10165 N McKinley Drive, Tampa, FL 33612
Payment options: Credit cards accepted
What you see: Imagine wandering into a barn that is so massive you wonder what could live there. Then you look up. Everything is up high and big because elephants have trunks and they like to play — with locks, gates, light fixtures, hoses, you name it. Nothing is safe in the Pachyderm Palace.
The first thing you see is one of the mammoth animals behind a large steel gate. You must stay at least 8 feet and a trunk’s length away from the gate. During the tour, you are close but there are always barriers, or protected contact, between guests and the elephants.
At the gate, you get to roll fruits and veggies to the elephants: apples, pears and potatoes. It’s one of two chances you have to feed the vegetarians, which consume up to 200 pounds (!) of food and 50 gallons of water each day. You’ll be amazed at their delicate touch, picking up a single grape or piece of popcorn without crushing it in their trunks.
As you walk through the health station, where the elephants are weighed, brushed and cared for, it leads you out to the habitat. There the “girls” are able to be themselves while you listen to the trainers talk about keeping them stimulated by throwing them parties or giving them different activities to do.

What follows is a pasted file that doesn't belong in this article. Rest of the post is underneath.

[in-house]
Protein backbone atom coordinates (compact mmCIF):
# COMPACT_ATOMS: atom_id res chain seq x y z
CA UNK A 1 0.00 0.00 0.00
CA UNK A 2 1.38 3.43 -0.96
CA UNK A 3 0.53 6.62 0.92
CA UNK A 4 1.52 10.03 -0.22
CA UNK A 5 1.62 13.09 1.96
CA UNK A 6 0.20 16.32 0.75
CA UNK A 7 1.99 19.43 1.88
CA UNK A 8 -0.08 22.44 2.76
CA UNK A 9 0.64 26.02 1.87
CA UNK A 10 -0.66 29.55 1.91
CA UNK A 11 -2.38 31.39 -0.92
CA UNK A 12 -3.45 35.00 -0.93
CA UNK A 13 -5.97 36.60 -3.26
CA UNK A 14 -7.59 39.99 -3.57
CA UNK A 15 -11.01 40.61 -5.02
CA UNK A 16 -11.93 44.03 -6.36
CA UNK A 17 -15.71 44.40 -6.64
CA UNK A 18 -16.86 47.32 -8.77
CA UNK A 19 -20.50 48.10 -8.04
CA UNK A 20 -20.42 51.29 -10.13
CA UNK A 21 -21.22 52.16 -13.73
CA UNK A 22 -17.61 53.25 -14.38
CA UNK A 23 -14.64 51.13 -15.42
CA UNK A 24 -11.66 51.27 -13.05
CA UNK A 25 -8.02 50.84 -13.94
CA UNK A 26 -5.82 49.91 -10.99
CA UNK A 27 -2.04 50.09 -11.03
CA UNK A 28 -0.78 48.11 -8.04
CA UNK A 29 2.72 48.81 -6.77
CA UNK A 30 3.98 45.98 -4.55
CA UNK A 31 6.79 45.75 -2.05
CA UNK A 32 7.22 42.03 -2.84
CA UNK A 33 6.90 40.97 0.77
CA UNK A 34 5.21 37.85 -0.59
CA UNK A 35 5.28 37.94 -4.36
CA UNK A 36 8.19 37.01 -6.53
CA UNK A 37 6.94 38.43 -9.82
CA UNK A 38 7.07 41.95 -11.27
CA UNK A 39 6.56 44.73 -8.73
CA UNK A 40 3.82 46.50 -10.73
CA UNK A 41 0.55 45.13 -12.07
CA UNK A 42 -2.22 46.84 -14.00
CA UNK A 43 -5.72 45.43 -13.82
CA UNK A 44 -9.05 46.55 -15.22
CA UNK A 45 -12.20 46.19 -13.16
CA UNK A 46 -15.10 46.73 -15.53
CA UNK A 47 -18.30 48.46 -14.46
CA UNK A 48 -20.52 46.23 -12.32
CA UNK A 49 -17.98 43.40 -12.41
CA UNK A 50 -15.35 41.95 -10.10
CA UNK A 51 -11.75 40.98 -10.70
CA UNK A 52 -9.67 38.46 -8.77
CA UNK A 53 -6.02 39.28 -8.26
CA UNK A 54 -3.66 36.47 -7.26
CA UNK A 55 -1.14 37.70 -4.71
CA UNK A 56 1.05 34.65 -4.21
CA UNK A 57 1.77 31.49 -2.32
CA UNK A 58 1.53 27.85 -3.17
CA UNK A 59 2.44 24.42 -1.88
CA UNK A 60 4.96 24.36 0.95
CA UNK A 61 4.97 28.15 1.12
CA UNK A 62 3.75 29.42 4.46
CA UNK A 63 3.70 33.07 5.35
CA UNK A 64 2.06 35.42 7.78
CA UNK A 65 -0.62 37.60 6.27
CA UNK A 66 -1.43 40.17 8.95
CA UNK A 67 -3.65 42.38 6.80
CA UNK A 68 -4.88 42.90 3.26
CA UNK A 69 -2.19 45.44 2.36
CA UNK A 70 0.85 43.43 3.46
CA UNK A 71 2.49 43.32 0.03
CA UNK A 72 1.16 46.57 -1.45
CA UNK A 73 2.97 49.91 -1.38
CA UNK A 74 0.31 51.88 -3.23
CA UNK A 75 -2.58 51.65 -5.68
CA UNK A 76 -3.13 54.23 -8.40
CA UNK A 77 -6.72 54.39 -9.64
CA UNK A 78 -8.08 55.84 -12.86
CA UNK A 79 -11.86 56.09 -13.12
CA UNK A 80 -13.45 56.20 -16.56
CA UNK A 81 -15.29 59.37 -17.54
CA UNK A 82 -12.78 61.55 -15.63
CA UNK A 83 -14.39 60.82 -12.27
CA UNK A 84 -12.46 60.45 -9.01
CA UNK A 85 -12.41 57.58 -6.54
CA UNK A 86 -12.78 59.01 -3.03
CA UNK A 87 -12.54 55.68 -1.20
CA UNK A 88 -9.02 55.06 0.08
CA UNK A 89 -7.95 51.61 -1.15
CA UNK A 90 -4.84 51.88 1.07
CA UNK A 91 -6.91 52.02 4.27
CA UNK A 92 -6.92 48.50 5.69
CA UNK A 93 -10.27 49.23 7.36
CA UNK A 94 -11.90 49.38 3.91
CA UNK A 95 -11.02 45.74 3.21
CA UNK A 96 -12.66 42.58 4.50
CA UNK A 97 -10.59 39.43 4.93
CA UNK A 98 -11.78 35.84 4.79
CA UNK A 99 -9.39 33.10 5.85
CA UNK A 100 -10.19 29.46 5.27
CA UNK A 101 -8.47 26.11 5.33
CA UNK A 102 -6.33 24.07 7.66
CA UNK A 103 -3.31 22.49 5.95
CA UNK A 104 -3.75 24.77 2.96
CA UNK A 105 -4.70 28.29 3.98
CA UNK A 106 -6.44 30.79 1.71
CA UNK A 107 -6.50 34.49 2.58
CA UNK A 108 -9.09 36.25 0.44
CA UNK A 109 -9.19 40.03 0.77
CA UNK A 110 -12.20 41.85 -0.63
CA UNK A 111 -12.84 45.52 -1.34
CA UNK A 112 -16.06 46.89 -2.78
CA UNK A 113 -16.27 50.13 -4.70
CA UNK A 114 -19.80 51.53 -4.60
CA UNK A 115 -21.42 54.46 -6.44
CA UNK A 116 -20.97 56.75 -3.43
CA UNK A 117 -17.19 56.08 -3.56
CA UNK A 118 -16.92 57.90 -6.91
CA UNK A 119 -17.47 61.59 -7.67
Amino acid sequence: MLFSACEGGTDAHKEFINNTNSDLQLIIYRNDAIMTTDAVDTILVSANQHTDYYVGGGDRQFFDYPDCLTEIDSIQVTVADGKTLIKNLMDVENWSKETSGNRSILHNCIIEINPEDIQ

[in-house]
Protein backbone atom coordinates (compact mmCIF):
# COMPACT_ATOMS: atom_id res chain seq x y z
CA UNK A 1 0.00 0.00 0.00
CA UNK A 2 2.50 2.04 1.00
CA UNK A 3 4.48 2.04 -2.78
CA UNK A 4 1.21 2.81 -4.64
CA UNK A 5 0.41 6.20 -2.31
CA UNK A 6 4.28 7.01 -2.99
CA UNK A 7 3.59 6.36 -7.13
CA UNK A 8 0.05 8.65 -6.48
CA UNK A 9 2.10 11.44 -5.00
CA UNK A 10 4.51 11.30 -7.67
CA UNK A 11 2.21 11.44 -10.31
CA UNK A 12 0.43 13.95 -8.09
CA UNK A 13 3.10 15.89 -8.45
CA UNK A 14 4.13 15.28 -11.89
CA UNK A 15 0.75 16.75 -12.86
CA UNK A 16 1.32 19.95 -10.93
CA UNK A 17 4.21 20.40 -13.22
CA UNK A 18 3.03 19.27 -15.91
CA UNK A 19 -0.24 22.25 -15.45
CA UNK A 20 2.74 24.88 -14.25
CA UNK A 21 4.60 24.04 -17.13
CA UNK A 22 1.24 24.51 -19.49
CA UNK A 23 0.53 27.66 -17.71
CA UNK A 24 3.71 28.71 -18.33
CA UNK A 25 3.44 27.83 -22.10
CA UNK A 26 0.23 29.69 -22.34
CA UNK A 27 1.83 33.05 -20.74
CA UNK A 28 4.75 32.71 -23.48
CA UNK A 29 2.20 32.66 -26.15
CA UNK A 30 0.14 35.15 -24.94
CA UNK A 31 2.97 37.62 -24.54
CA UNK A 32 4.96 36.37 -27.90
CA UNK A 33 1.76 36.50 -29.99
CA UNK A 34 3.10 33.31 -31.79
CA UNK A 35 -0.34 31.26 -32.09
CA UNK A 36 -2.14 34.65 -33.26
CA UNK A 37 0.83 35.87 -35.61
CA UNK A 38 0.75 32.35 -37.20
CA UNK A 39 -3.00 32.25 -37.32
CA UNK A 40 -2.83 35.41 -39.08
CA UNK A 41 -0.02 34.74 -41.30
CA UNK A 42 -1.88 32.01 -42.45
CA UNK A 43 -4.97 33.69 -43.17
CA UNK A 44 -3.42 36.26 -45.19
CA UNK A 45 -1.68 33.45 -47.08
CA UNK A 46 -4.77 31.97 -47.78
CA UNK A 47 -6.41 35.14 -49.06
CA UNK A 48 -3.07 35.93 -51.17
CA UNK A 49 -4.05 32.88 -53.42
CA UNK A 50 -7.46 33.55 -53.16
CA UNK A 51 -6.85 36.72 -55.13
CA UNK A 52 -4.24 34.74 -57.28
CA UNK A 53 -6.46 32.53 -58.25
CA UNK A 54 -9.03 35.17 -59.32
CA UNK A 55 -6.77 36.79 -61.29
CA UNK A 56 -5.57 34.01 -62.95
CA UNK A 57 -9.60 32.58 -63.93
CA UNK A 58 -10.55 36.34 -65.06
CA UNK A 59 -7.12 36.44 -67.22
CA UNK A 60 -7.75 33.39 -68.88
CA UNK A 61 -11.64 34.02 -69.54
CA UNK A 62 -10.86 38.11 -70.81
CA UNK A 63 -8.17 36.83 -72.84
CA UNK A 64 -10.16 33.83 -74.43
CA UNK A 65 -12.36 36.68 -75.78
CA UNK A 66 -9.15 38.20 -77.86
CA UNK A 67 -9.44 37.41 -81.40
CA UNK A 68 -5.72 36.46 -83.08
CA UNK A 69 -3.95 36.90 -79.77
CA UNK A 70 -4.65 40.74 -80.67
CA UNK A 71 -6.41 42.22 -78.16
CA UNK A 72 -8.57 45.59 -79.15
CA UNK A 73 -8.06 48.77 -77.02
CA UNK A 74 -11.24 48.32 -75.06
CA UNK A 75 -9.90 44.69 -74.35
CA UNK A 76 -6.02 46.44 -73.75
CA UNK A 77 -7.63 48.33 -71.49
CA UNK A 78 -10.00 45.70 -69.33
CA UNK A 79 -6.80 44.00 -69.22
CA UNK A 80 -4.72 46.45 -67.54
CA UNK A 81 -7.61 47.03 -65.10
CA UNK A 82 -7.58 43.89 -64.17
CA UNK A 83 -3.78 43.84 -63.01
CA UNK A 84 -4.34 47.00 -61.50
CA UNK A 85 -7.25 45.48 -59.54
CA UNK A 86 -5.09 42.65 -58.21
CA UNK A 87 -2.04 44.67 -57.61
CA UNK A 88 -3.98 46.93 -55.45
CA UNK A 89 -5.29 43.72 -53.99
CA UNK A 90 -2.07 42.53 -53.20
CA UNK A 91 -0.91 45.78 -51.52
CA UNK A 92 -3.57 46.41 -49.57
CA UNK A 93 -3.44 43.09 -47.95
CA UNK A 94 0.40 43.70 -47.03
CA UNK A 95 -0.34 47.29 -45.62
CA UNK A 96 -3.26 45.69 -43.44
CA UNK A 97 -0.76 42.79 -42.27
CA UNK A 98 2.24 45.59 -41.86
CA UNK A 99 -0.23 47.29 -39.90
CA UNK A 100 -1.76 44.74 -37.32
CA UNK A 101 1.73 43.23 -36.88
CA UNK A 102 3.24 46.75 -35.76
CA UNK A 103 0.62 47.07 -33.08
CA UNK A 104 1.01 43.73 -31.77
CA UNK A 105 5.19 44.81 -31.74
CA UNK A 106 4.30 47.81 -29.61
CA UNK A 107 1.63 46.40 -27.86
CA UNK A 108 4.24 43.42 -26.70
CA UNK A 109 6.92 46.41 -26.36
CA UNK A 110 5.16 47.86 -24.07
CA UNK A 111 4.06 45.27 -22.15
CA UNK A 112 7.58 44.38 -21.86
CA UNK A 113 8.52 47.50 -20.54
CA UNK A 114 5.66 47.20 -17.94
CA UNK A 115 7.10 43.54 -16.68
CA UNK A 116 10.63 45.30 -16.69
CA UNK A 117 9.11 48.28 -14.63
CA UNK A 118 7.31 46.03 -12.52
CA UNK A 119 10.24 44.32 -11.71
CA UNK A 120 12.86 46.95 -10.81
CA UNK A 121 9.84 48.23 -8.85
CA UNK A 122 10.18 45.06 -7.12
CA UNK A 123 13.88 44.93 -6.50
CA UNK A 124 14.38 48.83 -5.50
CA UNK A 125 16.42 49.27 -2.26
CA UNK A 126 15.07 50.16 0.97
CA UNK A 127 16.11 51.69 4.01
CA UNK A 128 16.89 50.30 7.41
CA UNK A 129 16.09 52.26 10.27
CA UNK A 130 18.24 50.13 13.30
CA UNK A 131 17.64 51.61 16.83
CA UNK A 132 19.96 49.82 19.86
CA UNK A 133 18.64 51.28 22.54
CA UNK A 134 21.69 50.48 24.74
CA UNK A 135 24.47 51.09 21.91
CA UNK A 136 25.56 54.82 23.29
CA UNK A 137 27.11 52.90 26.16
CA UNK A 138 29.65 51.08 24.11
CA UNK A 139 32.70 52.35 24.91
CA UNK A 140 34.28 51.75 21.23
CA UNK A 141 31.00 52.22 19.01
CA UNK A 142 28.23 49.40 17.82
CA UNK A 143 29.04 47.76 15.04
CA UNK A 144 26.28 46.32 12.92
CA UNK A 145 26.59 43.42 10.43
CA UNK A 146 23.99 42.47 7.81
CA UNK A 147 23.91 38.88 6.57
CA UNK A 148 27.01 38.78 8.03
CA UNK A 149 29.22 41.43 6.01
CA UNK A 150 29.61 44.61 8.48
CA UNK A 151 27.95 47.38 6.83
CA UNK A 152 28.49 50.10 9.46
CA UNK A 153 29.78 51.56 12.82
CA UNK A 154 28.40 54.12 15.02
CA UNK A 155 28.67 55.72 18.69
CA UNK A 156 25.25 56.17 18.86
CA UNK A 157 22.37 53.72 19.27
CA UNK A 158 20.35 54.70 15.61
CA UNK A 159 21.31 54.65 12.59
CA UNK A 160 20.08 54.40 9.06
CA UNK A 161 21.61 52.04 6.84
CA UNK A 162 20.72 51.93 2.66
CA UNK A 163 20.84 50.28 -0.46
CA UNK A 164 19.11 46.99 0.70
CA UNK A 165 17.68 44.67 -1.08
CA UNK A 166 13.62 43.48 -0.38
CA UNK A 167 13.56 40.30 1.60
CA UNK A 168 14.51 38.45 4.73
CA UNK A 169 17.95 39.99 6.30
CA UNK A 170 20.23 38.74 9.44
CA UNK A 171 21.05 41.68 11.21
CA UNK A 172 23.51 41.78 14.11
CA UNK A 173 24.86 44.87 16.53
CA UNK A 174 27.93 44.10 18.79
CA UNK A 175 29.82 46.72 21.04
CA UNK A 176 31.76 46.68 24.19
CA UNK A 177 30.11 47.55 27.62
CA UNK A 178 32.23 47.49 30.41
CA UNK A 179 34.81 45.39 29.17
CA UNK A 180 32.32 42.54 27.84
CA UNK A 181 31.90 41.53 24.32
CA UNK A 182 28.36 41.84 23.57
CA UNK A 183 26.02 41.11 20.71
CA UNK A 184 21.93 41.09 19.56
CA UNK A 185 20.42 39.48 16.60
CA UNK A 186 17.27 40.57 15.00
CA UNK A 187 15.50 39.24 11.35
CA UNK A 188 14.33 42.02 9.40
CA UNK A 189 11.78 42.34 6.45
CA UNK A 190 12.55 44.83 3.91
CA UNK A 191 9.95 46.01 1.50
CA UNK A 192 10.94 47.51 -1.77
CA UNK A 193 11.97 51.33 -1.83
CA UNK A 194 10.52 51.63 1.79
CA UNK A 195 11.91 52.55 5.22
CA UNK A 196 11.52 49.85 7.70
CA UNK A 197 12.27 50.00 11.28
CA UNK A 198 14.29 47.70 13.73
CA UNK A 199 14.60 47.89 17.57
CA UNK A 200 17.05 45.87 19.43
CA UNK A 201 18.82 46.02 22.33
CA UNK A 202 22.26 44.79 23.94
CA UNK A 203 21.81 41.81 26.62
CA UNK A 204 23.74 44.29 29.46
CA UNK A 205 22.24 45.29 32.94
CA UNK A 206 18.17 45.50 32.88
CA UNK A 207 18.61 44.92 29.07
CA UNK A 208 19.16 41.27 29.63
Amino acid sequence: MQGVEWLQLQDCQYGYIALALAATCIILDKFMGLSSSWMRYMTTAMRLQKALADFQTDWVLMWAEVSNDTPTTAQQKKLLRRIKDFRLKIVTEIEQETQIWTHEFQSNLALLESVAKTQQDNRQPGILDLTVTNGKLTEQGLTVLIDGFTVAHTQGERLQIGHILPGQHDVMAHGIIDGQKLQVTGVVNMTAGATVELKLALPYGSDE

Did you know? Because of the nature of Asian elephants, the herd is generally all female. The elephants at Busch Gardens are all females — Tina, Simba, Carina, Karnauldi, Rosie, ages 20-43. Males are solitary.
Wow factor: The elephants are giant. You see them from a seat at the circus or from 20 feet away in the habitat at the park, and you think they are big. But during the insider tour, you’re less than 10 feet away and the animals are massive. The largest Asian elephant in the park weighs 8,300 pounds.
Another wow: Hearing Simba trumpet as the keepers gave her a sort of “drum roll” on the side gates of her cage. It was magnificent.
What’s missing: Well, true contact with the elephants. For that, you’ll need to pay nearly $200 and then you can spend about 90 minutes with the elephants and be like the trainers.
Is it worth it: You bet. For just under $20, you get to feed the elephants, see them go through their routine and hear about their habits from the keepers.
Details: $19.95 for the 45-minute tour. Ages 10 and older; no wheelchairs because of the hike you take to get up close and personal with the five female elephants in the habitat. Park admission is required.